By Sarah Kwon | May 2018
San Francisco Business Times
Macrilen. Steglatro. Rhopressa.
These may sound like alien characters from a science fiction novel, but they’re drug brand names. This begs the question: How do drugs get such strange names?
“Drug names are intentionally crafted to sound like nothing else that exists,” said Scott Piergrossi, vice president of creative at the Brand Institute, a branding agency based in Florida with a San Francisco office.
Medication errors can happen when drug names sound or look alike. To reduce this risk, the U.S. Food and Drug Administration extensively reviews proposed brand drug names, and rejects those that don’t differ enough from existing names. Without FDA approval of a drug and its brand name, a company can’t take a branded drug to market. A name resembling another could also violate trademark laws.
Uniqueness isn’t enough. The FDA rejects names that it believes makes false claims, such as a name that sounds like “best.” Beyond meeting FDA and regulatory requirements of any other countries where the product will launch, a drug name should be memorable – for the right reasons. Names with offensive connotations in other languages could spell marketing disaster.
Deciding if a company has found a good name also depends on what it wants. Piergrossi said good names create associations that a company wants the drug to have.
“The letter ‘v’ can communicate a drug’s rapidity,” he said. “A soft consonant can communicate gentleness.” While some drug names try to create associations with product attributes, others aim to suggest the condition they’re treating or type of drug they are. For example, Tamiflu treats influenza, while Yescarta is a CAR-T therapy.
With so many criteria to meet, naming becomes a numbers game. Brand Institute brainstorms up to 1,000 possible names for each naming job, but a preliminary screening to identify potential trademark and regulatory conflicts eliminates up to 900 of those options, said Piergrossi.
The stakes are especially high for companies deciding what to name their first product. “It’s like naming your first child,” said Raul Rodriguez, CEO of Rigel Pharmaceuticals, which plans to release its first drug in late May to treat chronic immune thrombocytopenia, a rare platelet disorder. “The name will be the first time that patients are exposed to our company.”
Rigel’s leadership wanted a “warm,” “approachable,” and “pronounceable” name, said Rodriguez. The South San Francisco company ultimately chose Tavalisse. “Tava sounds very warm. ‘A’ is a warm vowel, like ‘mama,’” he said. “And ‘lisse’ rolls off the tongue and stays there, like a balloon letting out the air.”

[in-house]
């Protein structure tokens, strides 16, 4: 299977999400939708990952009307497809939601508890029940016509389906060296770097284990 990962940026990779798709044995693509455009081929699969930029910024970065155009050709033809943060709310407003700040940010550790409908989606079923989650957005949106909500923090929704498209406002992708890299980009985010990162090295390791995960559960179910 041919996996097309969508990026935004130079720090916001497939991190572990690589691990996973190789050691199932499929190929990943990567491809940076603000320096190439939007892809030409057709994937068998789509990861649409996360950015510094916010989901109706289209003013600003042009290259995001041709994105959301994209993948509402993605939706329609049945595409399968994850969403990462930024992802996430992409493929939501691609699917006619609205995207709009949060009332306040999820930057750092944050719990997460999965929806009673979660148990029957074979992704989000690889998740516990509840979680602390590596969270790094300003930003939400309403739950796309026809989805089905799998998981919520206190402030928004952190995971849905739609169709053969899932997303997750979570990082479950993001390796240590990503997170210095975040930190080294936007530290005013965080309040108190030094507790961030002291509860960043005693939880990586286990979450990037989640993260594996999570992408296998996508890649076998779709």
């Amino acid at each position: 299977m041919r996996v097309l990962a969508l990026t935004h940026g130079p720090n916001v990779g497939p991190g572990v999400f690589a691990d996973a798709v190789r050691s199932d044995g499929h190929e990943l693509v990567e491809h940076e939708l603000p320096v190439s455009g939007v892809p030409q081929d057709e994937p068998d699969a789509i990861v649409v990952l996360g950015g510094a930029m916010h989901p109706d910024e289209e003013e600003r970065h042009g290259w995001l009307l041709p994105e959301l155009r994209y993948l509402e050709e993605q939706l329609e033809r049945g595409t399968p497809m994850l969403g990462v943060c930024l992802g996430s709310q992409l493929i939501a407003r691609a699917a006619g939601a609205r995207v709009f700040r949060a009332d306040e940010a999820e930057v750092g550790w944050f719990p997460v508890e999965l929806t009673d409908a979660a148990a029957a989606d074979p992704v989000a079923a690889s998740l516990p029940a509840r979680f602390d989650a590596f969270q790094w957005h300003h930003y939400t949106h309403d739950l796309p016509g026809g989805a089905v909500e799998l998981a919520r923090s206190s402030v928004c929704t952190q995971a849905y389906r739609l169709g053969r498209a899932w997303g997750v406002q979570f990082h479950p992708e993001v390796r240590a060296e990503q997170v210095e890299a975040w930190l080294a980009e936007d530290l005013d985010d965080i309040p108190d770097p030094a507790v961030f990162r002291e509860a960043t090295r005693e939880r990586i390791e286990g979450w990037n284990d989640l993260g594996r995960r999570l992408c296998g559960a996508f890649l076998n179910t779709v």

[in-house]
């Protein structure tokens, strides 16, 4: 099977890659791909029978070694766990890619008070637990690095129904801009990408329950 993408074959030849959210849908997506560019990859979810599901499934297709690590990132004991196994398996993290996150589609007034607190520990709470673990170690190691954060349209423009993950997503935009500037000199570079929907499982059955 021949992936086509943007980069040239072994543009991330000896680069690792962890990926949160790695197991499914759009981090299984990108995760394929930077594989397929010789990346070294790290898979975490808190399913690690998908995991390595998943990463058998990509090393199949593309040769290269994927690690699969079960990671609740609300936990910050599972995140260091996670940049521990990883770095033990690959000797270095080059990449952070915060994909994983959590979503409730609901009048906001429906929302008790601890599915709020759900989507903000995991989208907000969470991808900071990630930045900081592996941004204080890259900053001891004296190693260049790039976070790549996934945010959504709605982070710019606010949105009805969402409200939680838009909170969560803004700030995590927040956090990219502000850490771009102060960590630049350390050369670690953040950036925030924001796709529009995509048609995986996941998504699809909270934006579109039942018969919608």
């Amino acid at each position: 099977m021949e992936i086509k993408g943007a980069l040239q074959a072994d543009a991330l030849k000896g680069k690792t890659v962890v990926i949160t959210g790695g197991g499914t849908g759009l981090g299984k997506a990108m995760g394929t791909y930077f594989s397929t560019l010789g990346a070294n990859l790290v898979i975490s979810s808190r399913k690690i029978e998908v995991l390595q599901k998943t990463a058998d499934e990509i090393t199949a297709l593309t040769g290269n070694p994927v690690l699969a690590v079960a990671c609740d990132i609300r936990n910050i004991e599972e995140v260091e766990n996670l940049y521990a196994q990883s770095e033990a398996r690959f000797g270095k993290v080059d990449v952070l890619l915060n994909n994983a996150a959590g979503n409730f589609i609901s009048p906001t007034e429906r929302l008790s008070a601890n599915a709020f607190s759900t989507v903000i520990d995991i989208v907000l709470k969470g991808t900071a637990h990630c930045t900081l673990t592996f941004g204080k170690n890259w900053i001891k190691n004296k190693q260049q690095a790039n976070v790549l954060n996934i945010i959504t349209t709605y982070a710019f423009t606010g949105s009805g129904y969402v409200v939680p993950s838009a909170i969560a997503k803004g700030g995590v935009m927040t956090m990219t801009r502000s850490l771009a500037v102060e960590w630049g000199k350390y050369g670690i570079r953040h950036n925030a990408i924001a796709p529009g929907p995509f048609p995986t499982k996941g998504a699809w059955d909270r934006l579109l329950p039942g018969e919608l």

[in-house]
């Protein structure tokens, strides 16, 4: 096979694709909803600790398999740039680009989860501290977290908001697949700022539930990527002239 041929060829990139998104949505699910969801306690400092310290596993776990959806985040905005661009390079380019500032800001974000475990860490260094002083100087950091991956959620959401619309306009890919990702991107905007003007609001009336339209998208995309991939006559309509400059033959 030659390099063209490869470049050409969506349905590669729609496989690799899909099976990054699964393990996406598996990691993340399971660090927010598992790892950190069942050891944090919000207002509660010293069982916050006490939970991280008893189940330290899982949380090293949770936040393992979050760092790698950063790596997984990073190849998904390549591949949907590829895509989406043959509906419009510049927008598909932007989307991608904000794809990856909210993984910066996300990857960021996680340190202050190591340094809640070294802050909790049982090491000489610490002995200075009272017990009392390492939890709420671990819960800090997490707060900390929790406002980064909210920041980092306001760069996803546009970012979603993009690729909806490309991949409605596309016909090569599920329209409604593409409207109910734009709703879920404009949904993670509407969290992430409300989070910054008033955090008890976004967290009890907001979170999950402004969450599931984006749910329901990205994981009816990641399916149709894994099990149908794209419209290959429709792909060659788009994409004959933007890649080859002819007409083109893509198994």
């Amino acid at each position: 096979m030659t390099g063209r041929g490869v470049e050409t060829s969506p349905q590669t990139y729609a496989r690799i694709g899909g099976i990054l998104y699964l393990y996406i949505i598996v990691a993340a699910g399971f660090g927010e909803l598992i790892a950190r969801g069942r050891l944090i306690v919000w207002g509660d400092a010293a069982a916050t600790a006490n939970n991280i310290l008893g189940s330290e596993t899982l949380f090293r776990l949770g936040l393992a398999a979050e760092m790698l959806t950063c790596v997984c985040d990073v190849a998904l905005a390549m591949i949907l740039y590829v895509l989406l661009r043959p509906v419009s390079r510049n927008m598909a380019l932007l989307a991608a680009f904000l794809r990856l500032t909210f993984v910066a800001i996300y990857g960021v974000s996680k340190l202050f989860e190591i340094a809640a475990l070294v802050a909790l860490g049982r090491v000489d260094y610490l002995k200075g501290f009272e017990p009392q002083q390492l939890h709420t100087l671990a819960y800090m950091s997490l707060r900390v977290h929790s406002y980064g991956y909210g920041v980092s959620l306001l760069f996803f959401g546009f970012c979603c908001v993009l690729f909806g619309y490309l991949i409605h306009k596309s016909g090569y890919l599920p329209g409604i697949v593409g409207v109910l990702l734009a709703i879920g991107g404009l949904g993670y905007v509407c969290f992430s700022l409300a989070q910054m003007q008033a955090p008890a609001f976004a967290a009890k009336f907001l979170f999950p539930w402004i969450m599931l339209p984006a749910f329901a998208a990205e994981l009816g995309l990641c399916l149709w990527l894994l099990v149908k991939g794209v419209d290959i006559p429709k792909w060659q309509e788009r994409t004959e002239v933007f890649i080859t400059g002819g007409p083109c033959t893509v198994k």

Between creative brainstorming, regulatory steps, trademarking, and testing the name with doctors and consumers, the naming process took a little over a year. “It’s worth spending the time to get the name right,” Rodriguez said. The FDA approved the name last year and the drug in April.
It’s not uncommon for companies to invest significant resources in naming. Piergrossi said the process takes months, sometimes years for a company, and average branding agency fees for a naming engagement can range from $75,000 to $250,000, depending on the agency and project scope.
But this pales in comparison to the total investment in drug development, which takes, on average, over a decade for a drug. “The total cost to develop a drug is about $2 billion,” said Maria Fardis, CEO of Iovance Biotherapeutics, a clinical-stage cancer immunotherapy company headquartered in San Carlos. “So the cost of developing a brand name is a drop in the bucket.”
Ok, I’ve got a name. Now how do I pick a color?
In addition to a name, a drug’s color becomes an integral part of the drug’s identity (think Viagra or Nexium). The FDA does not have specific rules regarding the color of drugs, leaving companies largely free to choose colors. In addition to studies that have shown patient associations — one study found patients preferred a yellow anti-anxiety medication to a red or green one — chemical requirements can also play a role. Intellectual property rules (a generic drug must be a different color than its brand equivalent) and safety (different colors help patients and caregivers avoid mixing up pills) are other considerations.